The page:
Dodgers: Justin Turner Has a Plan to Save Pitchers in a Revamped 2020 Schedule
He's a sly one, that Justin Turner. And his heart is in the right place. And I, for one, love the Dodgers' redturn2. Love JT. Think he oughta be the team's captain. Have thought so for years. But a home run derby to end extra inning ball games? Uh, no.
“This is my opportunity to push for a home run derby in extra innings,” said Turner. “Instead of playing 17 innings, you get one extra inning, you play the 10th inning, and no one scores, then you go to a home run derby. You take each team’s three best hitters and you give them all five outs and see who hits the most homers.
“You want to keep fans in the stands until the end of the game. I know when I go to hockey games I actually like the shootout. That keeps me in my seat so maybe a home run derby would do that as well.”
Pass. Hard pass. Why? First of all, you don't want non-players deciding ball games. And pennants. And batting practice pitchers are what home derby participants employ.
Fine, say you're using an actual active-roster major leaguer, a guy who may already have been inserted into the lineup and removed from the game. That creates another problem. And instead of risking a relief pitcher's health, you're throwing caution and a position player's well being to the wind, even if he's just lobbing it in there. More importantly, you can't have a man lobbing it in there with the expressed intention of allowing a big fly -- hit by a guy on his own team, no less. That's pee-wee baseball, and this ain't that.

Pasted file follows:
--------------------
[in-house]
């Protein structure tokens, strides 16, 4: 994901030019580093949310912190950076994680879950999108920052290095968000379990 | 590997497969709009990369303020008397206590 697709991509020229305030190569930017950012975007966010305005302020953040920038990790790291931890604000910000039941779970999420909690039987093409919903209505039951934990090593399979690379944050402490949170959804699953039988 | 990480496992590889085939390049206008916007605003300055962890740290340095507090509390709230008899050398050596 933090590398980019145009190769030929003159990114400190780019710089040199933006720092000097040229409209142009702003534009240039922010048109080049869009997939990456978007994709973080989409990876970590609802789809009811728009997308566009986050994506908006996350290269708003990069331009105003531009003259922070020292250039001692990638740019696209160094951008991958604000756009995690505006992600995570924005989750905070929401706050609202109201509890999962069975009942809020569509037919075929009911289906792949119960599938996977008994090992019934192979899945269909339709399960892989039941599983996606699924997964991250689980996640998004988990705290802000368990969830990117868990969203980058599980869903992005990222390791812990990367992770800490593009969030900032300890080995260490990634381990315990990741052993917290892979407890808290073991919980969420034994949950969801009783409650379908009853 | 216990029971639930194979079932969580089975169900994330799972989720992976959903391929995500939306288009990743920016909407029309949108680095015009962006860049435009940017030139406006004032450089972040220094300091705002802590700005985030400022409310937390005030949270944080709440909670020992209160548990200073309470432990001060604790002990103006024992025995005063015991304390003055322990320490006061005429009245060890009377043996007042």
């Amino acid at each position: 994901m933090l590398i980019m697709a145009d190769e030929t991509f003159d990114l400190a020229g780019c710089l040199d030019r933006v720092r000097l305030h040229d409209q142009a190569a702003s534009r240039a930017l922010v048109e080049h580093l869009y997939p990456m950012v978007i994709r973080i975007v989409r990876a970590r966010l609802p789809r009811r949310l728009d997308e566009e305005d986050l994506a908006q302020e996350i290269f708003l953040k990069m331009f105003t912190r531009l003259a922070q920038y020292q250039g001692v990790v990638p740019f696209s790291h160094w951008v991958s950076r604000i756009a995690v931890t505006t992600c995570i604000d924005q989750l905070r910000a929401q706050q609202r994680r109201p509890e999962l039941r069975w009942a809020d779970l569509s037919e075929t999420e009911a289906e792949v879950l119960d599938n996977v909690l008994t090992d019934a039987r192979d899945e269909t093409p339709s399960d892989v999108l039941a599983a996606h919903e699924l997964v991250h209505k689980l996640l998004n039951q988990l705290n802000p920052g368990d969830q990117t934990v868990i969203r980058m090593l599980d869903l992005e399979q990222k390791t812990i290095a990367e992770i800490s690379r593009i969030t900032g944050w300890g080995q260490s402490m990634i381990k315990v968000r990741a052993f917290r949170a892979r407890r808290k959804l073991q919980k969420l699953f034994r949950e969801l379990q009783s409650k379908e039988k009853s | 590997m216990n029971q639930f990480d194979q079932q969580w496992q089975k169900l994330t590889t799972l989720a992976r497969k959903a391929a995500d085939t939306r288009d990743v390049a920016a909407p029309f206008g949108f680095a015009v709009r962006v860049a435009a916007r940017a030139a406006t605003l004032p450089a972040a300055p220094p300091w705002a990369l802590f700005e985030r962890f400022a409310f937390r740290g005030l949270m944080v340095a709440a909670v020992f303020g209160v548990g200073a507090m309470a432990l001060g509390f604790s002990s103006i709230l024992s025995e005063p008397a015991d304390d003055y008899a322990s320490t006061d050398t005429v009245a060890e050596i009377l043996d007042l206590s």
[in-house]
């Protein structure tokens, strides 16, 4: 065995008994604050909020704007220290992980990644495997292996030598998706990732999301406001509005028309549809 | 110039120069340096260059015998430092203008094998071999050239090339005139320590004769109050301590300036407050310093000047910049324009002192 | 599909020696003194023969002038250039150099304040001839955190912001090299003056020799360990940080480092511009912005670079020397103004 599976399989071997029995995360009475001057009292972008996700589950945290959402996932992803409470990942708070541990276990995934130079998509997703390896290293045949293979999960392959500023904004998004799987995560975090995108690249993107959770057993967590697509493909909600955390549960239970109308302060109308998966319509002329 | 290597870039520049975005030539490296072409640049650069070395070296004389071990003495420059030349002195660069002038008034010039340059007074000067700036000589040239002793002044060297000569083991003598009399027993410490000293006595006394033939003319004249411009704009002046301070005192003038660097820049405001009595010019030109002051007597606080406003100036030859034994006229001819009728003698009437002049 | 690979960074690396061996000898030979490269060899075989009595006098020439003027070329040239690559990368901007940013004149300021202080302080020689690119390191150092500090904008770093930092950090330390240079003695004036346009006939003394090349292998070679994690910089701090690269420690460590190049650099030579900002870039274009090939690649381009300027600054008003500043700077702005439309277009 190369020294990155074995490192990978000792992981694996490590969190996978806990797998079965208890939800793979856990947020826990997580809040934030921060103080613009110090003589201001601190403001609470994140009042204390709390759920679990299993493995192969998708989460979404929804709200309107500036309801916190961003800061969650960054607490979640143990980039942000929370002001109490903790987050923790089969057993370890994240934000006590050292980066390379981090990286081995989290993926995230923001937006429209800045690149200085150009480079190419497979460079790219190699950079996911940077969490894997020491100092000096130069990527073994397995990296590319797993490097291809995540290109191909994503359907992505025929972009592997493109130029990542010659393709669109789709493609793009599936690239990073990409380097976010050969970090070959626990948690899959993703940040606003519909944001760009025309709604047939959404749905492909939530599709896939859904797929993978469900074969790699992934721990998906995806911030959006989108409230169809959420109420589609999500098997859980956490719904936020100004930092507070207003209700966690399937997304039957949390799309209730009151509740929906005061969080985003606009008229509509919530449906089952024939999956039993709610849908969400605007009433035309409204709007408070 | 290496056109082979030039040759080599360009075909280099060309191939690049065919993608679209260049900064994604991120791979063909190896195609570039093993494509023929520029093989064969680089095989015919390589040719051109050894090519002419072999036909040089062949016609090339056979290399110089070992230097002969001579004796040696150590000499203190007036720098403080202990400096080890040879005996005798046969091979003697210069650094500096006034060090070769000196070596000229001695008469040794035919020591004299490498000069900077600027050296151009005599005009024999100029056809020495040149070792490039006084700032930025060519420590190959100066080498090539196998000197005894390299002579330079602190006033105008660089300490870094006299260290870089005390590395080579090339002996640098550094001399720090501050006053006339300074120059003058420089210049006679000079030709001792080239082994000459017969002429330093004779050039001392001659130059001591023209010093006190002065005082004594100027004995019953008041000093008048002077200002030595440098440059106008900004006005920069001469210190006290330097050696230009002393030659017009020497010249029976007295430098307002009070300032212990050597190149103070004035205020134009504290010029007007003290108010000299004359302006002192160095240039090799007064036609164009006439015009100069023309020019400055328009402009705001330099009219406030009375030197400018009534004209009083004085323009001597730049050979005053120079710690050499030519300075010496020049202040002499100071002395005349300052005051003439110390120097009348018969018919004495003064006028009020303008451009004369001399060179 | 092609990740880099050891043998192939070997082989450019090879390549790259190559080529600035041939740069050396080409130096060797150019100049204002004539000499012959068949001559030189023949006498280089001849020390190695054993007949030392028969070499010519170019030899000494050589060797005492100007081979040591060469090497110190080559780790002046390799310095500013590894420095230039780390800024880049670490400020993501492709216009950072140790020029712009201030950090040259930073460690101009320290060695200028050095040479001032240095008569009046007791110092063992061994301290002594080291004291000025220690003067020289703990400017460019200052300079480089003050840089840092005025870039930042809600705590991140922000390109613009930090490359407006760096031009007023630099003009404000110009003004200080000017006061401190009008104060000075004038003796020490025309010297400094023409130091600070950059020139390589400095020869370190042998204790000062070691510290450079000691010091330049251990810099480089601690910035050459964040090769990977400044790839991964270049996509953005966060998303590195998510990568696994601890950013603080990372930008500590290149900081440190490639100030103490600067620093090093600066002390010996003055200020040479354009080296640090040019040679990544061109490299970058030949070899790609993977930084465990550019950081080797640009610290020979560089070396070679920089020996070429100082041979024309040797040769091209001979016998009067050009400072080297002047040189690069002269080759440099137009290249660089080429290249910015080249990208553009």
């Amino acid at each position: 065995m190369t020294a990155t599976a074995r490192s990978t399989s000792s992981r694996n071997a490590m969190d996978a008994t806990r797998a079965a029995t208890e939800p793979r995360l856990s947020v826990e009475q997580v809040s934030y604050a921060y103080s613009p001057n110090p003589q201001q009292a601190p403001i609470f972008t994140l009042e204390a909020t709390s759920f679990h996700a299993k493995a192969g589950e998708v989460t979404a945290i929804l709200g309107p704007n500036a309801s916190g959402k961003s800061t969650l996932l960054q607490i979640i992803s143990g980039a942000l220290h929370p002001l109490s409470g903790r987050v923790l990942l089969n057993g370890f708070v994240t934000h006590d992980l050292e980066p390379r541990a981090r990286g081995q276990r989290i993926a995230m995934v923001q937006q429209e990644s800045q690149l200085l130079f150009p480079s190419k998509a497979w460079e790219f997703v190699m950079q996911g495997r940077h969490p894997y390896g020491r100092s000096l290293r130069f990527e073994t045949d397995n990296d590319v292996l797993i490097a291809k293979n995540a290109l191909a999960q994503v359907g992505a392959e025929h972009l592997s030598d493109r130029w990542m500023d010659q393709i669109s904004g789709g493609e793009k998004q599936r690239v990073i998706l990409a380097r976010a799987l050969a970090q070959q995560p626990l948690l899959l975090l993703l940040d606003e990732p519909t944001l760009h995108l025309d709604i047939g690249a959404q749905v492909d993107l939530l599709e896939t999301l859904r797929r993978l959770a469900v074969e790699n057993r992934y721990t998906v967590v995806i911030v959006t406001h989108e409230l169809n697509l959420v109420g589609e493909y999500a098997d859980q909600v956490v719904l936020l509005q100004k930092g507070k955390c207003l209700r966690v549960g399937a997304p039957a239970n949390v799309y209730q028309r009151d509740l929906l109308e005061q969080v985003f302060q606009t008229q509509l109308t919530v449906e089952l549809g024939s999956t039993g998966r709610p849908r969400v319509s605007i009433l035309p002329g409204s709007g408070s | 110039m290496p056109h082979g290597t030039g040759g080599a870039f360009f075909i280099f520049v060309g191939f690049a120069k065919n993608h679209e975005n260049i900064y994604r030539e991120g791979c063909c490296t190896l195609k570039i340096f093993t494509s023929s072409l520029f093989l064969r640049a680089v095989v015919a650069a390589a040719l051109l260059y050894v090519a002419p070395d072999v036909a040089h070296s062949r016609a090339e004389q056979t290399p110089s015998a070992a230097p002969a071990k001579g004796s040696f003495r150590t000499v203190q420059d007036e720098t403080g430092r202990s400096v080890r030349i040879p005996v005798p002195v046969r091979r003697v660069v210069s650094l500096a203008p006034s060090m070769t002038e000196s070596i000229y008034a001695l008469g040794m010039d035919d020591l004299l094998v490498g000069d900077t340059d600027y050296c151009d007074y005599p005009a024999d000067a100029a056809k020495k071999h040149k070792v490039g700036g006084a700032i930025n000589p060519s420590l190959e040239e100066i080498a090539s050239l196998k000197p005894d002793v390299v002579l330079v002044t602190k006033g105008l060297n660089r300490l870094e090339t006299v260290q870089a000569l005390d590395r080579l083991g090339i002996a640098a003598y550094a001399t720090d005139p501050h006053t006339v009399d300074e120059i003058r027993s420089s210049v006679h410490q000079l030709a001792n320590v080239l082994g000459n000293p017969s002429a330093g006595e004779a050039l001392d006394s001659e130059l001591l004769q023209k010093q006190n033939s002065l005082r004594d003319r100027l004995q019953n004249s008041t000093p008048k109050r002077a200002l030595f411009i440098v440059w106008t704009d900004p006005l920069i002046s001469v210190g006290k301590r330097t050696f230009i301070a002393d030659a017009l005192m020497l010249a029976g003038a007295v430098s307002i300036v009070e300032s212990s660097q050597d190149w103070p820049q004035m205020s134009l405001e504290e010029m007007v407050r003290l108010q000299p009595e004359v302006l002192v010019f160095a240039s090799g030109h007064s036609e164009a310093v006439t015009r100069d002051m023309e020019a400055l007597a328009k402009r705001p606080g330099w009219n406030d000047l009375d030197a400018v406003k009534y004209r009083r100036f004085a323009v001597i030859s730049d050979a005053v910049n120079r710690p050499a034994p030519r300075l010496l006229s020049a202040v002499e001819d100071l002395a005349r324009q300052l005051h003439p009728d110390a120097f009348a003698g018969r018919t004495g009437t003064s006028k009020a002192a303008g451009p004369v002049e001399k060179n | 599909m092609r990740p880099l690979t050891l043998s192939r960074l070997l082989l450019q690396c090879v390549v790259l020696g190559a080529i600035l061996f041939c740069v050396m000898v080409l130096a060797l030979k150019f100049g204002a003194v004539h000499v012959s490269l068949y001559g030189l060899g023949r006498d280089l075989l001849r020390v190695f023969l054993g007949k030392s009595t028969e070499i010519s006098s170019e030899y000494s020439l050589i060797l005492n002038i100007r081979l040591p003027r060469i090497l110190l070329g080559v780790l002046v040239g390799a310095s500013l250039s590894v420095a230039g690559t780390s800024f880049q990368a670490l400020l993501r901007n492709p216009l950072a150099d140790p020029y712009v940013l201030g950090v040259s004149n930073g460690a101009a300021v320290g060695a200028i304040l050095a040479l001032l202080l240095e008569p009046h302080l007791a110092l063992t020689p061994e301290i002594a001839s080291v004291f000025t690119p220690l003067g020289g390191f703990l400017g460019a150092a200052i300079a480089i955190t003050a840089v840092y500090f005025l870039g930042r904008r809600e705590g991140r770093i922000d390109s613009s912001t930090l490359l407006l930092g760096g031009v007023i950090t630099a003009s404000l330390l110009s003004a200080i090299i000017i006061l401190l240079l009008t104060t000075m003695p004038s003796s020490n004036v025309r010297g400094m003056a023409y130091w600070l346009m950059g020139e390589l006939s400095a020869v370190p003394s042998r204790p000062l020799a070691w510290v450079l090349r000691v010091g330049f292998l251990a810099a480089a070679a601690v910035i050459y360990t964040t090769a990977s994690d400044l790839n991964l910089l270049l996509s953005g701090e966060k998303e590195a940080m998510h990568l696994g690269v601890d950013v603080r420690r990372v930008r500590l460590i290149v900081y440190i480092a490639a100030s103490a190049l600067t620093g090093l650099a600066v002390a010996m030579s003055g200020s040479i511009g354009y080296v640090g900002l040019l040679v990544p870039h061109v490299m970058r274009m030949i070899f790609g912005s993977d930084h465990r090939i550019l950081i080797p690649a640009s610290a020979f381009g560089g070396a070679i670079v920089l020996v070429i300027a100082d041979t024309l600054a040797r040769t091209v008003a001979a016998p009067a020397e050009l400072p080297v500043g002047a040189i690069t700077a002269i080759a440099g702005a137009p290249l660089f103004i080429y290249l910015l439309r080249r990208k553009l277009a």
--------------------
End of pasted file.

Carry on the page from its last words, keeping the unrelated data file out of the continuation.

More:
So the 2020 season will reverse the cliché and be played as a sprint instead of marathon. BFD. And let it be. Because it couldn't be more exciting if you laid it out on a chalkboard in advance, which Major League Baseball will actually be able to do.
Day-night double-headers won't be the problem Turner thinks it could be. Not with 30-man rosters, which I suggested the minute the shutdown started. And certainly not for a contending team with depth. Deep depth. Those are going to be the last teams standing this year, anyway, same as it's been annually going back a century and a half.
Instead of a home run derby, what do you say, for one, we reverse the decision to revert to a minimum 10-day injured list stay, as was the plan going in. Keep those arms a-rotatin'. Keep those frequent flyer miles a-tallyin'. Because what's good for the goose is good for the economy.
For two, how about creating a schedule with the off-days required by the sport's collective bargaining agreement intact as per usual? And a three-day All-Star "break," instead of the now-common four. And a 90 or 100-game schedule that runs no later than mid-October? Don't tell me it can't be done. It can be done. With just a thimble full of initiative by the schedule-makers. Or computers, as the case may be.
Nobody's going to be running on fumes during the postseason. In fact, quite the opposite. I commend Mr. Turner for the creative thinking, and for the suggestion. It's just not one that should be given even the slightest consideration.
And remember, glove conquers all.
Howard Cole has been writing about baseball on the internet since Y2K. Follow him on Twitter.